In our previous tutorials we created a new scene and imported a puppet. If you missed that you can follow that tutorial [here].

In this tutorial we will take a look at the ‘Record’ screen.

The first time you open the ‘Recording’ screen it can be intimidating. Lots of dark grey windows (or panels) with nothing to see. These windows are labelled below;

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If we look at the top left we can see the ‘Project’ window. The ‘Project’ window contains all of the assets that we have brought into this project. An asset can be a puppet. An image (such as a background) or a sound file.

You’ll notice that there is also a tab for ‘History’. Character Animator is always saving itself – so if you wanted to revert back to a previous point in your work, you can do that using the history window.

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Click back on the ‘Project’ tab.

Inside the Project tab you should see two assets. Your puppet (in our example ‘April’) and the scene we created in the previous tutorial (‘Scene – April’).

If you select the puppet, you might notice some of the screens change. Try clicking on the scene asset. You are getting different options than the puppet.

While the scene is selected look over on the right of screen where there is a window called ‘Properties’. This is showing you the properties or setting for this scene. You should see some options. Frame Rate, Duration, Width and Height.

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Frame Rate is where you set the amount of frames your scene will play per second. This is often 24 or 25 fps (frames persecond). Sometimes if you want a more stop-motion style you might change this to something like 12 fps.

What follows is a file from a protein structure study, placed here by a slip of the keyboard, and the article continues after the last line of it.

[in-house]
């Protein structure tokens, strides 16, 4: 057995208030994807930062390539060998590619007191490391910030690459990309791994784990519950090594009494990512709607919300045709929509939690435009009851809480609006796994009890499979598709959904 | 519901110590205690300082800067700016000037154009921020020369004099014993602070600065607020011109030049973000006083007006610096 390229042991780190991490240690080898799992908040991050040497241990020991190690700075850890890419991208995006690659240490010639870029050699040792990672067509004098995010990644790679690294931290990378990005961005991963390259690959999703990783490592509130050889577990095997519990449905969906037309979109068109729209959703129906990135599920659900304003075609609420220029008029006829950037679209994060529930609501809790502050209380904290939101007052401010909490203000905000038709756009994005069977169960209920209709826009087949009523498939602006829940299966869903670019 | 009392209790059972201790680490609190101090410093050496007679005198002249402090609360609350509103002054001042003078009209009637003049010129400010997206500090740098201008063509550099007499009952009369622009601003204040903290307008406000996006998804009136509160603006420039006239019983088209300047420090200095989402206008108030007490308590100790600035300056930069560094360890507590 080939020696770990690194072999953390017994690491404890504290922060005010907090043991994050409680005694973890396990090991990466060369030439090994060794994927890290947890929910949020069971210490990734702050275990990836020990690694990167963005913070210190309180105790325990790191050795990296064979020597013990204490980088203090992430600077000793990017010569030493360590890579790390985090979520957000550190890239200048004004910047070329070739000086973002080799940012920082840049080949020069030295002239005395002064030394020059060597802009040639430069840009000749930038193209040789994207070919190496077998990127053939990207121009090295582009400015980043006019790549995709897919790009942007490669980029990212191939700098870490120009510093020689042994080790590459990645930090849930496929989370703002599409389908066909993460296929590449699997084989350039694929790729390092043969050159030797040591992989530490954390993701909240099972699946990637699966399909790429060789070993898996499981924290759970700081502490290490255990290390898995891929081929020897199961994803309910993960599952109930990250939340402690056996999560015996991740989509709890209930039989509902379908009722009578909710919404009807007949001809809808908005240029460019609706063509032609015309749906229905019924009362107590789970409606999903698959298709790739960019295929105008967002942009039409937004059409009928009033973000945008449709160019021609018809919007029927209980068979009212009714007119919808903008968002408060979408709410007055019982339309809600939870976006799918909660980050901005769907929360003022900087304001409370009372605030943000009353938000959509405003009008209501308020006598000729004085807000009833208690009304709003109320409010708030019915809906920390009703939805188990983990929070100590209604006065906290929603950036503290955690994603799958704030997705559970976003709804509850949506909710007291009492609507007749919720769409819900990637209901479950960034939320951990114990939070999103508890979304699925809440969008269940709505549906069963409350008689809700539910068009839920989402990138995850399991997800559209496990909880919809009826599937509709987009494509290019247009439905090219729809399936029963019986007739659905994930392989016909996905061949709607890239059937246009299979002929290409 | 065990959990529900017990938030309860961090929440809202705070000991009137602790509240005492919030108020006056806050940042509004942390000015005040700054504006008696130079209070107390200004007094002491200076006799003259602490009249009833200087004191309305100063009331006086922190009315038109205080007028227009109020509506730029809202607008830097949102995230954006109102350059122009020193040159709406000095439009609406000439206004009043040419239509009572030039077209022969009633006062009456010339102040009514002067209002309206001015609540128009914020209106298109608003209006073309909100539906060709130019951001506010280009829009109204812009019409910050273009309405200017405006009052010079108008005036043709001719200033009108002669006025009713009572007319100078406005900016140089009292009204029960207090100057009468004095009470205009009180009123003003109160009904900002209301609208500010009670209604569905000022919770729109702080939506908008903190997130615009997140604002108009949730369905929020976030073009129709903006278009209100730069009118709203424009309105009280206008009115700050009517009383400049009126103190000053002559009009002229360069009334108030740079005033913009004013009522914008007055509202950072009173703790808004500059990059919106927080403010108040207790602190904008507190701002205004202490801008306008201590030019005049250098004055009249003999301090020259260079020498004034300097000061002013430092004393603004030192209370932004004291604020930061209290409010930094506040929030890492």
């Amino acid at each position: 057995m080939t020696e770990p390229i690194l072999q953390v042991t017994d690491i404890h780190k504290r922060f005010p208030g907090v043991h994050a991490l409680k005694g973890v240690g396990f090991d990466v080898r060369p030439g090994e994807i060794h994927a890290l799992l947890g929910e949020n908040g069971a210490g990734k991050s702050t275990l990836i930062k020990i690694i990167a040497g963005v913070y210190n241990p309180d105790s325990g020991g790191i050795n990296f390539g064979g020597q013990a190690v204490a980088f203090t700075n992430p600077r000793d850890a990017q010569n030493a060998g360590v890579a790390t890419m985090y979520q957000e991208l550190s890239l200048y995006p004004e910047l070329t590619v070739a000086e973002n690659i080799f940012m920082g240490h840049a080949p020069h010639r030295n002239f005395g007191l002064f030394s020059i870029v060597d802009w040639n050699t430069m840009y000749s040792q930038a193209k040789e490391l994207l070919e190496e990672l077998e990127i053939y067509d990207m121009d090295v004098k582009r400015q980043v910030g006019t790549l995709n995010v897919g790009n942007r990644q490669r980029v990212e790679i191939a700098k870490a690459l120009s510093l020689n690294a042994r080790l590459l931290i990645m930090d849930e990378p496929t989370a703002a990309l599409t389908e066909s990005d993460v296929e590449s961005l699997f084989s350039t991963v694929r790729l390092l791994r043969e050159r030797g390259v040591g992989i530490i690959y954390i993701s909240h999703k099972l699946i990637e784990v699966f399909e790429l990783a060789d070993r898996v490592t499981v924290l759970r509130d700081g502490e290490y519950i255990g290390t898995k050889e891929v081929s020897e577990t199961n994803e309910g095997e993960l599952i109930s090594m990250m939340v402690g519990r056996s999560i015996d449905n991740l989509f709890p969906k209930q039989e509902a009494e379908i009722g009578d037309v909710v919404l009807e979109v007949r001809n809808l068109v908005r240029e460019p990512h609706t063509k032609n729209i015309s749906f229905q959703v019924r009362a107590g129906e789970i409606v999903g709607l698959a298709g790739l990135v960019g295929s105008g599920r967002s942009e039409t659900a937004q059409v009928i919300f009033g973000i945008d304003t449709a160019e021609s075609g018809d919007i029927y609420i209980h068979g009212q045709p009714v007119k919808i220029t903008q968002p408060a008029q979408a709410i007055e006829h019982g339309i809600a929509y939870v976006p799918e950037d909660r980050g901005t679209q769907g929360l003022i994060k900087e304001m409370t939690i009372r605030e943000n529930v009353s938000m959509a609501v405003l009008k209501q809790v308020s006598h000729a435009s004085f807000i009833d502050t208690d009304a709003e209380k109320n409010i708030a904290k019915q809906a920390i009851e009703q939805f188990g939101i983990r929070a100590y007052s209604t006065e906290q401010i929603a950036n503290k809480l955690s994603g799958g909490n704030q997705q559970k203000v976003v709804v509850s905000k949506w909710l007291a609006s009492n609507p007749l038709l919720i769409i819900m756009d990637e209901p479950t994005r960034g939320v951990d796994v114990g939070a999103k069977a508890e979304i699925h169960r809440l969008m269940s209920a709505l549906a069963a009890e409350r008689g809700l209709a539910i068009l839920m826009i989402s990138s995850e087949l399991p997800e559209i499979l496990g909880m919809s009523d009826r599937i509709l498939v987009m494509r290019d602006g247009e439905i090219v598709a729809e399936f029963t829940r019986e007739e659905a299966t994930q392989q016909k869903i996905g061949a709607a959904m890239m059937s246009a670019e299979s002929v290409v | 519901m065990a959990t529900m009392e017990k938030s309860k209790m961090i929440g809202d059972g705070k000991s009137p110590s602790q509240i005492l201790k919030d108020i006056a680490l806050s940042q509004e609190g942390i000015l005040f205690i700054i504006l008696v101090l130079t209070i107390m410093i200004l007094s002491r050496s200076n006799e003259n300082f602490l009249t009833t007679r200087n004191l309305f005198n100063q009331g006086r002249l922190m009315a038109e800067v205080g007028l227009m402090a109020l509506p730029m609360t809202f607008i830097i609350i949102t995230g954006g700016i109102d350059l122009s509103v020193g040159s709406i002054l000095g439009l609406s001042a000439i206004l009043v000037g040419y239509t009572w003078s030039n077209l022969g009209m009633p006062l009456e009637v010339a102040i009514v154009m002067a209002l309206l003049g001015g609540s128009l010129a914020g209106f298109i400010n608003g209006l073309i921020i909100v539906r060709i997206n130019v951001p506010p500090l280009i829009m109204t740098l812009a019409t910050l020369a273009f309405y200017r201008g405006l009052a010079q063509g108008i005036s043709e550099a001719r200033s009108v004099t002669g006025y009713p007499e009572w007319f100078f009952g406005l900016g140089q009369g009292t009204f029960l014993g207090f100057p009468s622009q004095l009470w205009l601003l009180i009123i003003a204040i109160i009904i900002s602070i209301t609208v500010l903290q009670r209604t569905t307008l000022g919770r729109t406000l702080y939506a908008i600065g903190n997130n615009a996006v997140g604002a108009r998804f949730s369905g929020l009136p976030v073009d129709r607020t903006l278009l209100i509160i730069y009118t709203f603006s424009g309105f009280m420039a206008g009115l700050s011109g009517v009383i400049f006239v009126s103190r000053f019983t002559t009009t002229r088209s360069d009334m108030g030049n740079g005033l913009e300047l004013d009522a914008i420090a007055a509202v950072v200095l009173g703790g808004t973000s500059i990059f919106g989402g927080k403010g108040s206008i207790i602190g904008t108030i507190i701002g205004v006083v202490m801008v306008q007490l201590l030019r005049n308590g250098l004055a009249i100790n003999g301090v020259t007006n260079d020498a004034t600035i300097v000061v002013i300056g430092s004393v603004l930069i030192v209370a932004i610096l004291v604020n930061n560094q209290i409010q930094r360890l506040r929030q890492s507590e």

Duration is the length of the scene. So if you know you only need 5 seconds for your scene you can set that here and it will be reflected in the timeline.

Width and Height are the dimensions of your scene. This is often 1,920 wide and 1,080 high – but you can set it to whatever your project requires.

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Lets go back over to the right of screen and click on the puppet in the properties window. You’ll notice the ‘Properties’ and some other windows change.

Lets take a look at these.

At the bottom of the ‘Project’ window there are three icons. If we hover the mouse over these we can see they are ‘Add New Scene’. ‘New Folder’ and ‘Edit Original’.

We have already used the ‘New Scene’ button. It launches a new scene with the selected puppet. ‘New Folder’ creates a folder inside the Project window that helps keep larger projects organised. 

The other button is ‘Edit Original’. Depending on how your puppet was created, this will either be a Photoshop (Ps) or Illustrator (Ai) icon. If you click this, it will launch that program and you can edit the puppet. When you save the puppet in Photoshop or Illustrator it will automatically update inside Character animator. We will take a more detailed look at editing puppets at a later stage.


Below the ‘Project’ window is a window called ‘Triggers’. Triggers are keys that have been set for the puppet to trigger an action. For example, if your puppet had a hat, you might hit ‘H’ and t turns a hat on or off. You won’t really need to use the triggers window when you are animating.

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If we continue down we can see the ‘Timeline’ window. The timeline is where our performances or ‘takes’ are recorded. If we did a pass where we hit record and just created blinks, then a blink ‘take’ would be created in the timeline. The timeline is where you spend most of your time refining and editing your animated performances.